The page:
Archives For History

Ladies and gentlemen, it is my great pleasure to introduce you to

Adolph “Sailor” Malan
   

That’s right, another flyboy.  And another fighter ace just like our friend Pierce McKennon.  Sailor Malan was a South African pilot with the Royal Air Force during World War II.

Malan began his military career as a teenager at the South African Merchant Navy Academy, which is where he got the nickname “Sailor.”  But in his 20s he learned how to fly a plane, and shortly afterwards he enlisted in the RAF.

Throughout the war Malan and his Spitfire kicked some serious Luftwaffe ass.  As part of 74 Squadron he provided air support during the evacuation at Dunkirk and earned the Distinguished Flying Cross for his bravery.  During the Battle of Britain, Malan led 74 Squadron to an unprecedented 38 downed enemy aircraft in just one day.

A fearless and unorthodox pilot, Malan compiled a list that he called “My Ten Rules for Air Fighting”—which may as well have been called “My Ten Rules for Pilot Badassery.”

  1. Wait until you see the whites of his eyes. Fire short bursts of one to two seconds only when your sights are definitely “ON.”
  2. Whilst shooting think of nothing else, brace the whole of your body: have both hands on the stick: concentrate on your ring sight.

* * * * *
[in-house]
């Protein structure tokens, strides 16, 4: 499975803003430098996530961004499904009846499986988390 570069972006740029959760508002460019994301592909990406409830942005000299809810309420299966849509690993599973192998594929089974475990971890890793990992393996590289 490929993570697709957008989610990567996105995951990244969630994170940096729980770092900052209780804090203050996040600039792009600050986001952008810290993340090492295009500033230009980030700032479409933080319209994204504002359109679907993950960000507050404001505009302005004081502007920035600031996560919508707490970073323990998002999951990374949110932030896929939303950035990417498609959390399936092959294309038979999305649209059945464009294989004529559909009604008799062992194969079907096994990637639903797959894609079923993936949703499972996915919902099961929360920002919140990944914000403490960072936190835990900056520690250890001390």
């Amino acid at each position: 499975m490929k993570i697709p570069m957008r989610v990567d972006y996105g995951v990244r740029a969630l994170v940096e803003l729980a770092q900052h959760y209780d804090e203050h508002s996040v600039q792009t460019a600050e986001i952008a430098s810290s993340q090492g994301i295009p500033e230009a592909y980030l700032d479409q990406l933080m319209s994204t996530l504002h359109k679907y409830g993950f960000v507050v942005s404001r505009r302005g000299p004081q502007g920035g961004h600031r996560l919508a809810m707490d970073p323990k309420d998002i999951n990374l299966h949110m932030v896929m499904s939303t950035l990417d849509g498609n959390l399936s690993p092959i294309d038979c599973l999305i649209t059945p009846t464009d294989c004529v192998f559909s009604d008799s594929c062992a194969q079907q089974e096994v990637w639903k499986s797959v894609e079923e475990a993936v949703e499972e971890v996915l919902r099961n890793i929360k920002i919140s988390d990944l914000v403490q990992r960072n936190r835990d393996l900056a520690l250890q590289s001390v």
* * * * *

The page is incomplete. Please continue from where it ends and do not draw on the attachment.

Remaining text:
3. Always keep a sharp lookout. “Keep your finger out.”
  4. Height gives you the initiative.
  5. Always turn and face the attack.
  6. Make your decisions promptly. It is better to act quickly even though your tactics are not the best.
  7. Never fly straight and level for more than 30 seconds in the combat area.
  8. When diving to attack always leave a proportion of your formation above to act as a top guard.
  9. INITIATIVE, AGGRESSION, AIR DISCIPLINE, and TEAM WORK are words that MEAN something in Air Fighting.
  10. Go in quickly – Punch hard – Get out!

I believe I’m getting a touch of The Vapors just reading this.  Is it hot in here or is it just him??

Malan retired from the RAF as a top fighter ace with 32 confirmed kills.  He went home to South Africa and founded an anti-Apartheid group called the Torch Commandos, in order to “oppose the police state, abuse of state power, censorship, racism, the removal of the Coloured vote and other oppressive manifestations of the creeping fascism of the National Party regime.”  The Torch Commandos were in existence for only a short time.  But Malan remained an outspoken opponent of Apartheid government until his death in 1963.

If he had been any hotter he would have burst into flames.

This was inspired by Mooselicker, who mentioned both Dr. Seuss and Abraham Lincoln in a comment on my last post.  It gave me the idea to rework the Gettysburg Address as a Dr. Seuss poem.  I like to think Lincoln would have appreciated it.  And the message is just as relevant today as it was in 1863.

~~~~~~~~~~~~~~~~~~~~~~~~~~~~~~~

‘Twas eighty and seven years past, so they say
That our founders created the US of A

With all of us equal!  The Wuggles!  The Fuzzins!
And even our naughty Confederate cousins!

Now there’s a war and it’s bad and it’s sad
But a time will soon come when we’ll all be quite glad

That our nation still stands and our country’s still here
And we’ll all drink a toast with a mug of Sneetch beer

These bravest of soldiers did not die for naught
We need a do-over to do what we ought

So let’s have no more of this Civil War folly